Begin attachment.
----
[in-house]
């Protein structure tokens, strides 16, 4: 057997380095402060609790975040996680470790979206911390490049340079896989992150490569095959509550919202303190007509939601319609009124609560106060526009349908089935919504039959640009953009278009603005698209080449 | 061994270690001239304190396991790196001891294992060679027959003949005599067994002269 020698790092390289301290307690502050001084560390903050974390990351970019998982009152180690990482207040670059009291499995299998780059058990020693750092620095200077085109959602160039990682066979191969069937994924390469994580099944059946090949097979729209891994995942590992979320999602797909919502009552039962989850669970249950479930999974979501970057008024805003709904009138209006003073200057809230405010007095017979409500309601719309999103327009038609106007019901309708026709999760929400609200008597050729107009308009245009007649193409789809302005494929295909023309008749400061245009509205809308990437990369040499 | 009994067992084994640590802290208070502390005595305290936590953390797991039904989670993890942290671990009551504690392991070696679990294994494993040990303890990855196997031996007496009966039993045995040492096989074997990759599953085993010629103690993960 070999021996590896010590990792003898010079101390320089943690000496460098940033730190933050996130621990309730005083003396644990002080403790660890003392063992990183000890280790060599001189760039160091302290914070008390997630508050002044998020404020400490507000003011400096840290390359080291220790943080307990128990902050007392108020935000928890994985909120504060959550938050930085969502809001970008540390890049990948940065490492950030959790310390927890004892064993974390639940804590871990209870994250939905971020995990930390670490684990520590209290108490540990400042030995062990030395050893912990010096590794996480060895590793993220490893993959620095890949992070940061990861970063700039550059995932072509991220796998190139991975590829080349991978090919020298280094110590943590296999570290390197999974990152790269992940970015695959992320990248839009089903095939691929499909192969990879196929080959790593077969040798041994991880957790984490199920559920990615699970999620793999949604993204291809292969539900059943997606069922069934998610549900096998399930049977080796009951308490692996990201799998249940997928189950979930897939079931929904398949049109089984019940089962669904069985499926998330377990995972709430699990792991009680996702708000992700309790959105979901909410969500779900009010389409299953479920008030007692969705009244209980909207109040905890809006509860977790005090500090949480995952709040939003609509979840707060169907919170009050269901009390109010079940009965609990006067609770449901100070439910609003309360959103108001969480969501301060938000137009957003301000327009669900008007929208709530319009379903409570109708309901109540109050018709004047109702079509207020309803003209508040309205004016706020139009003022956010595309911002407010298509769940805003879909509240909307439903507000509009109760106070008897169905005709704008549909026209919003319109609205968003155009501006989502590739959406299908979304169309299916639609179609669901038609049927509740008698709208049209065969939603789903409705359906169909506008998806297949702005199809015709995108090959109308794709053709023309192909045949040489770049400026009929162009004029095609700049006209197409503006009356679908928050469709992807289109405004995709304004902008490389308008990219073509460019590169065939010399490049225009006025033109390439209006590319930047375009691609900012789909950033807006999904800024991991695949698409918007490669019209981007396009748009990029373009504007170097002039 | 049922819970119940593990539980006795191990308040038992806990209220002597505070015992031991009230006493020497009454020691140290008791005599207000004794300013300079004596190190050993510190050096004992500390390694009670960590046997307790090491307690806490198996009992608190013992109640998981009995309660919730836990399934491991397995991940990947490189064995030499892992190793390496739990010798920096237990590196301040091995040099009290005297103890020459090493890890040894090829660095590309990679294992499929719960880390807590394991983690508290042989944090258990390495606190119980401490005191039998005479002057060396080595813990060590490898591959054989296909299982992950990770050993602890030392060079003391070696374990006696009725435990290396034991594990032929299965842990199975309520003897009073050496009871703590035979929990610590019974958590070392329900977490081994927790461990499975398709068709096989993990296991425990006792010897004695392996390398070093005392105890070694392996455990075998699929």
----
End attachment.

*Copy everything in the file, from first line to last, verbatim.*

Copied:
[in-house]
């Protein structure tokens, strides 16, 4: 057997380095402060609790975040996680470790979206911390490049340079896989992150490569095959509550919202303190007509939601319609009124609560106060526009349908089935919504039959640009953009278009603005698209080449 | 061994270690001239304190396991790196001891294992060679027959003949005599067994002269 020698790092390289301290307690502050001084560390903050974390990351970019998982009152180690990482207040670059009291499995299998780059058990020693750092620095200077085109959602160039990682066979191969069937994924390469994580099944059946090949097979729209891994995942590992979320999602797909919502009552039962989850669970249950479930999974979501970057008024805003709904009138209006003073200057809230405010007095017979409500309601719309999103327009038609106007019901309708026709999760929400609200008597050729107009308009245009007649193409789809302005494929295909023309008749400061245009509205809308990437990369040499 | 009994067992084994640590802290208070502390005595305290936590953390797991039904989670993890942290671990009551504690392991070696679990294994494993040990303890990855196997031996007496009966039993045995040492096989074997990759599953085993010629103690993960 070999021996590896010590990792003898010079101390320089943690000496460098940033730190933050996130621990309730005083003396644990002080403790660890003392063992990183000890280790060599001189760039160091302290914070008390997630508050002044998020404020400490507000003011400096840290390359080291220790943080307990128990902050007392108020935000928890994985909120504060959550938050930085969502809001970008540390890049990948940065490492950030959790310390927890004892064993974390639940804590871990209870994250939905971020995990930390670490684990520590209290108490540990400042030995062990030395050893912990010096590794996480060895590793993220490893993959620095890949992070940061990861970063700039550059995932072509991220796998190139991975590829080349991978090919020298280094110590943590296999570290390197999974990152790269992940970015695959992320990248839009089903095939691929499909192969990879196929080959790593077969040798041994991880957790984490199920559920990615699970999620793999949604993204291809292969539900059943997606069922069934998610549900096998399930049977080796009951308490692996990201799998249940997928189950979930897939079931929904398949049109089984019940089962669904069985499926998330377990995972709430699990792991009680996702708000992700309790959105979901909410969500779900009010389409299953479920008030007692969705009244209980909207109040905890809006509860977790005090500090949480995952709040939003609509979840707060169907919170009050269901009390109010079940009965609990006067609770449901100070439910609003309360959103108001969480969501301060938000137009957003301000327009669900008007929208709530319009379903409570109708309901109540109050018709004047109702079509207020309803003209508040309205004016706020139009003022956010595309911002407010298509769940805003879909509240909307439903507000509009109760106070008897169905005709704008549909026209919003319109609205968003155009501006989502590739959406299908979304169309299916639609179609669901038609049927509740008698709208049209065969939603789903409705359906169909506008998806297949702005199809015709995108090959109308794709053709023309192909045949040489770049400026009929162009004029095609700049006209197409503006009356679908928050469709992807289109405004995709304004902008490389308008990219073509460019590169065939010399490049225009006025033109390439209006590319930047375009691609900012789909950033807006999904800024991991695949698409918007490669019209981007396009748009990029373009504007170097002039 | 049922819970119940593990539980006795191990308040038992806990209220002597505070015992031991009230006493020497009454020691140290008791005599207000004794300013300079004596190190050993510190050096004992500390390694009670960590046997307790090491307690806490198996009992608190013992109640998981009995309660919730836990399934491991397995991940990947490189064995030499892992190793390496739990010798920096237990590196301040091995040099009290005297103890020459090493890890040894090829660095590309990679294992499929719960880390807590394991983690508290042989944090258990390495606190119980401490005191039998005479002057060396080595813990060590490898591959054989296909299982992950990770050993602890030392060079003391070696374990006696009725435990290396034991594990032929299965842990199975309520003897009073050496009871703590035979929990610590019974958590070392329900977490081994927790461990499975398709068709096989993990296991425990006792010897004695392996390398070093005392105890070694392996455990075998699929």